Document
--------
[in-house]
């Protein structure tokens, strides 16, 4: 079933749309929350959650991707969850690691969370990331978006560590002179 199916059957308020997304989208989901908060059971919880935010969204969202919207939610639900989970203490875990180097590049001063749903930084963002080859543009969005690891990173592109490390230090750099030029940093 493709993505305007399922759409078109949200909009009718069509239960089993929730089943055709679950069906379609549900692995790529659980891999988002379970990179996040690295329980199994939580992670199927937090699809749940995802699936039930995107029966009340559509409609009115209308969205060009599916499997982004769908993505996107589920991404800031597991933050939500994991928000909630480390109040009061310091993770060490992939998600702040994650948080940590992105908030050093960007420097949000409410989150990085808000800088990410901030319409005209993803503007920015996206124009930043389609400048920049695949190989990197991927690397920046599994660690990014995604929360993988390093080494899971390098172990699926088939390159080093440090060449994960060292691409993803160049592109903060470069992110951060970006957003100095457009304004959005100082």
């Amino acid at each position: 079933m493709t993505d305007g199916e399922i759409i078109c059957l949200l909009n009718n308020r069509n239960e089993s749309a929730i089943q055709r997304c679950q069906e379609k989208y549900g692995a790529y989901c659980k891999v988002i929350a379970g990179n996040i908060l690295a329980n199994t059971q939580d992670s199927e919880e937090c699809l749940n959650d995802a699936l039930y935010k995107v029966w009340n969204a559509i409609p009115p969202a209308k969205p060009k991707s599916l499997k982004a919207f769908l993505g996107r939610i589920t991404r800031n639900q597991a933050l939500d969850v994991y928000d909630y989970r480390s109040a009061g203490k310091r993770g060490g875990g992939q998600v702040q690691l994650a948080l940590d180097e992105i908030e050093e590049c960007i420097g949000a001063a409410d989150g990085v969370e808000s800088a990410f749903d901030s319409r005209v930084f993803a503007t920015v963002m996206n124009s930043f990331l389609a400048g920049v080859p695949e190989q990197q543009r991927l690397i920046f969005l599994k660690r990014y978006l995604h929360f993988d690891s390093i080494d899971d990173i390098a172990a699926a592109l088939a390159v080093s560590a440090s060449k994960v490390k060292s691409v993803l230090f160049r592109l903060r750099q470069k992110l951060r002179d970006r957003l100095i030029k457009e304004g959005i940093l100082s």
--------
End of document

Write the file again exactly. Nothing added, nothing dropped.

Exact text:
[in-house]
């Protein structure tokens, strides 16, 4: 079933749309929350959650991707969850690691969370990331978006560590002179 199916059957308020997304989208989901908060059971919880935010969204969202919207939610639900989970203490875990180097590049001063749903930084963002080859543009969005690891990173592109490390230090750099030029940093 493709993505305007399922759409078109949200909009009718069509239960089993929730089943055709679950069906379609549900692995790529659980891999988002379970990179996040690295329980199994939580992670199927937090699809749940995802699936039930995107029966009340559509409609009115209308969205060009599916499997982004769908993505996107589920991404800031597991933050939500994991928000909630480390109040009061310091993770060490992939998600702040994650948080940590992105908030050093960007420097949000409410989150990085808000800088990410901030319409005209993803503007920015996206124009930043389609400048920049695949190989990197991927690397920046599994660690990014995604929360993988390093080494899971390098172990699926088939390159080093440090060449994960060292691409993803160049592109903060470069992110951060970006957003100095457009304004959005100082």
């Amino acid at each position: 079933m493709t993505d305007g199916e399922i759409i078109c059957l949200l909009n009718n308020r069509n239960e089993s749309a929730i089943q055709r997304c679950q069906e379609k989208y549900g692995a790529y989901c659980k891999v988002i929350a379970g990179n996040i908060l690295a329980n199994t059971q939580d992670s199927e919880e937090c699809l749940n959650d995802a699936l039930y935010k995107v029966w009340n969204a559509i409609p009115p969202a209308k969205p060009k991707s599916l499997k982004a919207f769908l993505g996107r939610i589920t991404r800031n639900q597991a933050l939500d969850v994991y928000d909630y989970r480390s109040a009061g203490k310091r993770g060490g875990g992939q998600v702040q690691l994650a948080l940590d180097e992105i908030e050093e590049c960007i420097g949000a001063a409410d989150g990085v969370e808000s800088a990410f749903d901030s319409r005209v930084f993803a503007t920015v963002m996206n124009s930043f990331l389609a400048g920049v080859p695949e190989q990197q543009r991927l690397i920046f969005l599994k660690r990014y978006l995604h929360f993988d690891s390093i080494d899971d990173i390098a172990a699926a592109l088939a390159v080093s560590a440090s060449k994960v490390k060292s691409v993803l230090f160049r592109l903060r750099q470069k992110l951060r002179d970006r957003l100095i030029k457009e304004g959005i940093l100082s």